Written by: Emily Sully
April 7, 2016
Last week I had the experience of attending a virtual dementia tour, which was eye-opening and inspiring- yet troubling in terms of ‘representing dementia’.
We were greeted by a series of people who immediately sat us down and told us that we were going to learn what it’s like to be old, living with dementia, and residing in a long-term care institution. We were given glasses to wear that distorted our vision to represent having cataracts. Popcorn kernels were put in our shoes, and gloves with popcorn kernels were put on our hands. Two of my fingers were taped together to resemble arthritis. Then, I was put in a wheel chair where I was pushed into the ‘long-term care’ room. I was told by staff to find a blue sweater, put it on, look at the schedule for today, brush my teeth, and a series of other tasks that I immediately forgot.
I was left in my wheel chair, disoriented, in a very noisy place with staff chattering away about their personal lives with the radio on loud. I was periodically pushed around by staff who would openly complain about all of the residents and call me the ‘difficult’ one. I would be placed in random corners to stare at the wall, and wait for the next staff member to come move me. I was force-fed pudding with the staff member spilling it all over my chin without any acknowledgement or care. At times I would be told to join the others in activity, which consisted of child-like toys and word games. Once I started talking to others in the activity, I would be abruptly moved and told to brush my teeth or to stay in the corner alone. At times I would be left in the middle of a room in my wheelchair and then minutes later hear complaints from the nurses for being in everyone’s way. In the few times I was directly talked to by the staff, it was extremely condescending. No options or choices were provided to me and I lacked any sense of control or autonomy.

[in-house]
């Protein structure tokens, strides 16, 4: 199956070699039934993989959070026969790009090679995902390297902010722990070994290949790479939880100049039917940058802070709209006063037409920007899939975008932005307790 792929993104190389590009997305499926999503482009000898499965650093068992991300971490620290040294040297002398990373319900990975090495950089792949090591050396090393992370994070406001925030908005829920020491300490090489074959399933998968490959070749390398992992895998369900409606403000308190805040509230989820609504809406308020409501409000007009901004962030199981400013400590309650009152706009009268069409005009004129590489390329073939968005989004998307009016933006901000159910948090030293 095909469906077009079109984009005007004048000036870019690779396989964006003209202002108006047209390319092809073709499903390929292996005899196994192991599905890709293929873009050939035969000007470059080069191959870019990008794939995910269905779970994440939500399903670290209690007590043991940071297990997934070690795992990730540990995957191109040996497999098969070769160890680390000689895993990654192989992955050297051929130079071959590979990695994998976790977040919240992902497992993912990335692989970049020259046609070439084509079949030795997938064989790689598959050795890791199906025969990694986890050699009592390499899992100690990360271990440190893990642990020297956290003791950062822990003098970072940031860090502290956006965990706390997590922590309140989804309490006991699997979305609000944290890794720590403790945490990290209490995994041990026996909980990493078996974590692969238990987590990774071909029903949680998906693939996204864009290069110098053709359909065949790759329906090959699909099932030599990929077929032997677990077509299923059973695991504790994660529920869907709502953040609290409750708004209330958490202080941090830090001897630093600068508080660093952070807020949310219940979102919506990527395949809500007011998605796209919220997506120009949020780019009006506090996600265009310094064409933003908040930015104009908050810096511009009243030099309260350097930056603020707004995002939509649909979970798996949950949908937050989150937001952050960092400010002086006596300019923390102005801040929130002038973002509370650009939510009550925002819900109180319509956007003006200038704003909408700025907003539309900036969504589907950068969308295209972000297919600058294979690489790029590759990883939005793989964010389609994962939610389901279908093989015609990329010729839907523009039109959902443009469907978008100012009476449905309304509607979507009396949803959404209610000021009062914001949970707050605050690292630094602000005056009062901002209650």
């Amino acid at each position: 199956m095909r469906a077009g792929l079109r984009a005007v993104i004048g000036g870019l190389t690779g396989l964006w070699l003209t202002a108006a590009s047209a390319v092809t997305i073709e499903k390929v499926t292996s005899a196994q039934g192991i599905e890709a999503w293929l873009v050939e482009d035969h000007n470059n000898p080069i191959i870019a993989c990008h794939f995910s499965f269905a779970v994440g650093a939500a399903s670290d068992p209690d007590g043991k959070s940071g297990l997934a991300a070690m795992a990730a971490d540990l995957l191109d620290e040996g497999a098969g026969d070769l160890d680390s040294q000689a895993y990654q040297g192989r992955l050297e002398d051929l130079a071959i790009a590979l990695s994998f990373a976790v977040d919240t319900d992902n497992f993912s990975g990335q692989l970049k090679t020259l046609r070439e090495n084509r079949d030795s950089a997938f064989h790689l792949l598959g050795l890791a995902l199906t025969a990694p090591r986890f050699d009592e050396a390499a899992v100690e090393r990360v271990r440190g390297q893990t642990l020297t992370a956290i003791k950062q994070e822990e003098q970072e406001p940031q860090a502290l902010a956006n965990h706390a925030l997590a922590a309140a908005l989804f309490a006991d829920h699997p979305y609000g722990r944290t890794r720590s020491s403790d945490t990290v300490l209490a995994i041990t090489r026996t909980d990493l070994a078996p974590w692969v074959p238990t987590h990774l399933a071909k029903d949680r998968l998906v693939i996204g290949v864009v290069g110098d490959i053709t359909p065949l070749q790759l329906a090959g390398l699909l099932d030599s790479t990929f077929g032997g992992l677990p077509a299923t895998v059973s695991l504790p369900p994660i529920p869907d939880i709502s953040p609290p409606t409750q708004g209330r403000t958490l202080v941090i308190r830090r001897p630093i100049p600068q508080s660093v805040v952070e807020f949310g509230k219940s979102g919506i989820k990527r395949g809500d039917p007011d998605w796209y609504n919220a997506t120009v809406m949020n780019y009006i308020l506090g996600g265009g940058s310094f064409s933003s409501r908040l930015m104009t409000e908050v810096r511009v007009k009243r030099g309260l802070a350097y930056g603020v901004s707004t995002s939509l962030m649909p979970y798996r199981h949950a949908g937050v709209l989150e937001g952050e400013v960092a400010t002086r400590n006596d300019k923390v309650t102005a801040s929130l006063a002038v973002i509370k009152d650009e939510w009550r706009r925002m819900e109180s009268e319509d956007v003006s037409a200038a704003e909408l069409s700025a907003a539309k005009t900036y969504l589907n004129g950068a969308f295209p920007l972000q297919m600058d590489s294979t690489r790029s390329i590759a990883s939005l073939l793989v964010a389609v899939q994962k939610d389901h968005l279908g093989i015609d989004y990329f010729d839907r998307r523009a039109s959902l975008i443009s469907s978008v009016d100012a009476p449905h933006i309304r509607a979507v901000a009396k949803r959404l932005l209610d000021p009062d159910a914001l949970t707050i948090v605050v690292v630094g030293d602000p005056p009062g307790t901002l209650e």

Experiencing this type of poor treatment that can be said to exist in some long-term care homes was eye opening and truly horrendous. The entire time I was agitated, upset, bothered, bored and voiceless. I only had to endure this for 20 minutes and cannot imagine having to experience this treatment every single day. It really put into perspective what some people may face in institutions.
With that being said however, there were aspects to the experience that left me thinking. For instance, what was the goal of this tour? Was it to become sensitized or frightened? And to what extent does this type of sensitization rely on replicating the negative interpretations of dementia and/or practices of mistreatment that we know can exist in long-term care homes? Although a successful means of disrupting what I thought I knew, I left with a desire for greater discussion about the representation of dementia and more discussion about what can be done to improve institutions and quality of care. Perhaps this is what the organizers intended? In thinking about my experience I would like to suggest that we consider how people with dementia continue to have agency, and ways in which carers and loved ones can ensure they are not impeding on one’s agency or dignity. Although discussing where we can go from here is difficult to do, it is essential in driving change. I might suggest that this type of exercise be accompanied by a second act- one which corrects poor treatment through practices of respect, engagement, and care. In sum, I would stress that we use such teaching moments to generate discussion about future directions and solutions. We need to develop ways to sensitize students and professionals that are not unintentionally replicating negative representations of dementia and poor care practices.
Emily Sully is a M.A. student at McMaster University. Her research interests pertain to improving the quality of care and life of older adults living with dementia.